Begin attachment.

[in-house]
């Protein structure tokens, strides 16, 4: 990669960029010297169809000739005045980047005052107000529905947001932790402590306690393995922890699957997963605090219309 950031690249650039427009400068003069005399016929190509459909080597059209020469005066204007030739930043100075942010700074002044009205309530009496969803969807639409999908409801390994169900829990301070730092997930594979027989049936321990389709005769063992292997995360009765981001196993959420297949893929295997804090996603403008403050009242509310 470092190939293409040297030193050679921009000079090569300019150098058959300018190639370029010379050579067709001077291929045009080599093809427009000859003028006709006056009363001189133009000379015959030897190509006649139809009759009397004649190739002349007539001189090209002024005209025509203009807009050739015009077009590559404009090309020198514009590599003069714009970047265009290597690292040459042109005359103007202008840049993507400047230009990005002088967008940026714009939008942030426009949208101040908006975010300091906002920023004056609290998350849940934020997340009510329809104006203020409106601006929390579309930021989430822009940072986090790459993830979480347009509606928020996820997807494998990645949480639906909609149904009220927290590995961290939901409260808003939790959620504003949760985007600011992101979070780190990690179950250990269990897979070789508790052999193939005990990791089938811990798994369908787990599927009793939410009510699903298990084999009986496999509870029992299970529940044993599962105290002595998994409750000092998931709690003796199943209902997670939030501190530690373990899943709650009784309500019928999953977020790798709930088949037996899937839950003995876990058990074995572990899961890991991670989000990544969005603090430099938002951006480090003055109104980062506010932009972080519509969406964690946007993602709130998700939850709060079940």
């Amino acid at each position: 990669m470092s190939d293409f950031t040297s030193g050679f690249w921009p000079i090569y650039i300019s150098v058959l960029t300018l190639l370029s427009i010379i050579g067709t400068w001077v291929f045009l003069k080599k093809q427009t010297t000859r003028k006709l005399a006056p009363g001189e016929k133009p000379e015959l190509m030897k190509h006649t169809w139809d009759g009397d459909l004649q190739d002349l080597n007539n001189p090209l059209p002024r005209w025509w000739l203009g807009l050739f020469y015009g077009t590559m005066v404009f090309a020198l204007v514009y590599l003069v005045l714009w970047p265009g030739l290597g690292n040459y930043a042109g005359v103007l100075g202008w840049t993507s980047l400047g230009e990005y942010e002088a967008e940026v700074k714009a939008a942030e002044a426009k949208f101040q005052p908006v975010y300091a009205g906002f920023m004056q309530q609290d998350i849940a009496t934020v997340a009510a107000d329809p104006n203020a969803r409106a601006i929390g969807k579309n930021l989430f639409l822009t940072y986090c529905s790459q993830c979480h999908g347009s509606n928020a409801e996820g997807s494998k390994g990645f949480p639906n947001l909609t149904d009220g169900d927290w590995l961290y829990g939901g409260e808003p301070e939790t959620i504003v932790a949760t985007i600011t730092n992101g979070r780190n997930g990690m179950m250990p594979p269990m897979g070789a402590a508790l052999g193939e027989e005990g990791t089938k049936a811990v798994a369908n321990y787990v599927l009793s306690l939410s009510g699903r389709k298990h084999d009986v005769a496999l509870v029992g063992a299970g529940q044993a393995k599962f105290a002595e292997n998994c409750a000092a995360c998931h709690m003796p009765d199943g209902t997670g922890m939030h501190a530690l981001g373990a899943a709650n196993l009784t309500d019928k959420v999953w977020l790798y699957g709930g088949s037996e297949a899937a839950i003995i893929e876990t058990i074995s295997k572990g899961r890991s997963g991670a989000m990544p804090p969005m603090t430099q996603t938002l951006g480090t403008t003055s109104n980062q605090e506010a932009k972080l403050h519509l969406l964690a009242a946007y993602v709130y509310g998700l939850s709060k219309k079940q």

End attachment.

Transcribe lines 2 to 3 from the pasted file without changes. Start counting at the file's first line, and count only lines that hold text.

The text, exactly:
């Protein structure tokens, strides 16, 4: 990669960029010297169809000739005045980047005052107000529905947001932790402590306690393995922890699957997963605090219309 950031690249650039427009400068003069005399016929190509459909080597059209020469005066204007030739930043100075942010700074002044009205309530009496969803969807639409999908409801390994169900829990301070730092997930594979027989049936321990389709005769063992292997995360009765981001196993959420297949893929295997804090996603403008403050009242509310 470092190939293409040297030193050679921009000079090569300019150098058959300018190639370029010379050579067709001077291929045009080599093809427009000859003028006709006056009363001189133009000379015959030897190509006649139809009759009397004649190739002349007539001189090209002024005209025509203009807009050739015009077009590559404009090309020198514009590599003069714009970047265009290597690292040459042109005359103007202008840049993507400047230009990005002088967008940026714009939008942030426009949208101040908006975010300091906002920023004056609290998350849940934020997340009510329809104006203020409106601006929390579309930021989430822009940072986090790459993830979480347009509606928020996820997807494998990645949480639906909609149904009220927290590995961290939901409260808003939790959620504003949760985007600011992101979070780190990690179950250990269990897979070789508790052999193939005990990791089938811990798994369908787990599927009793939410009510699903298990084999009986496999509870029992299970529940044993599962105290002595998994409750000092998931709690003796199943209902997670939030501190530690373990899943709650009784309500019928999953977020790798709930088949037996899937839950003995876990058990074995572990899961890991991670989000990544969005603090430099938002951006480090003055109104980062506010932009972080519509969406964690946007993602709130998700939850709060079940």
């Amino acid at each position: 990669m470092s190939d293409f950031t040297s030193g050679f690249w921009p000079i090569y650039i300019s150098v058959l960029t300018l190639l370029s427009i010379i050579g067709t400068w001077v291929f045009l003069k080599k093809q427009t010297t000859r003028k006709l005399a006056p009363g001189e016929k133009p000379e015959l190509m030897k190509h006649t169809w139809d009759g009397d459909l004649q190739d002349l080597n007539n001189p090209l059209p002024r005209w025509w000739l203009g807009l050739f020469y015009g077009t590559m005066v404009f090309a020198l204007v514009y590599l003069v005045l714009w970047p265009g030739l290597g690292n040459y930043a042109g005359v103007l100075g202008w840049t993507s980047l400047g230009e990005y942010e002088a967008e940026v700074k714009a939008a942030e002044a426009k949208f101040q005052p908006v975010y300091a009205g906002f920023m004056q309530q609290d998350i849940a009496t934020v997340a009510a107000d329809p104006n203020a969803r409106a601006i929390g969807k579309n930021l989430f639409l822009t940072y986090c529905s790459q993830c979480h999908g347009s509606n928020a409801e996820g997807s494998k390994g990645f949480p639906n947001l909609t149904d009220g169900d927290w590995l961290y829990g939901g409260e808003p301070e939790t959620i504003v932790a949760t985007i600011t730092n992101g979070r780190n997930g990690m179950m250990p594979p269990m897979g070789a402590a508790l052999g193939e027989e005990g990791t089938k049936a811990v798994a369908n321990y787990v599927l009793s306690l939410s009510g699903r389709k298990h084999d009986v005769a496999l509870v029992g063992a299970g529940q044993a393995k599962f105290a002595e292997n998994c409750a000092a995360c998931h709690m003796p009765d199943g209902t997670g922890m939030h501190a530690l981001g373990a899943a709650n196993l009784t309500d019928k959420v999953w977020l790798y699957g709930g088949s037996e297949a899937a839950i003995i893929e876990t058990i074995s295997k572990g899961r890991s997963g991670a989000m990544p804090p969005m603090t430099q996603t938002l951006g480090t403008t003055s109104n980062q605090e506010a932009k972080l403050h519509l969406l964690a009242a946007y993602v709130y509310g998700l939850s709060k219309k079940q």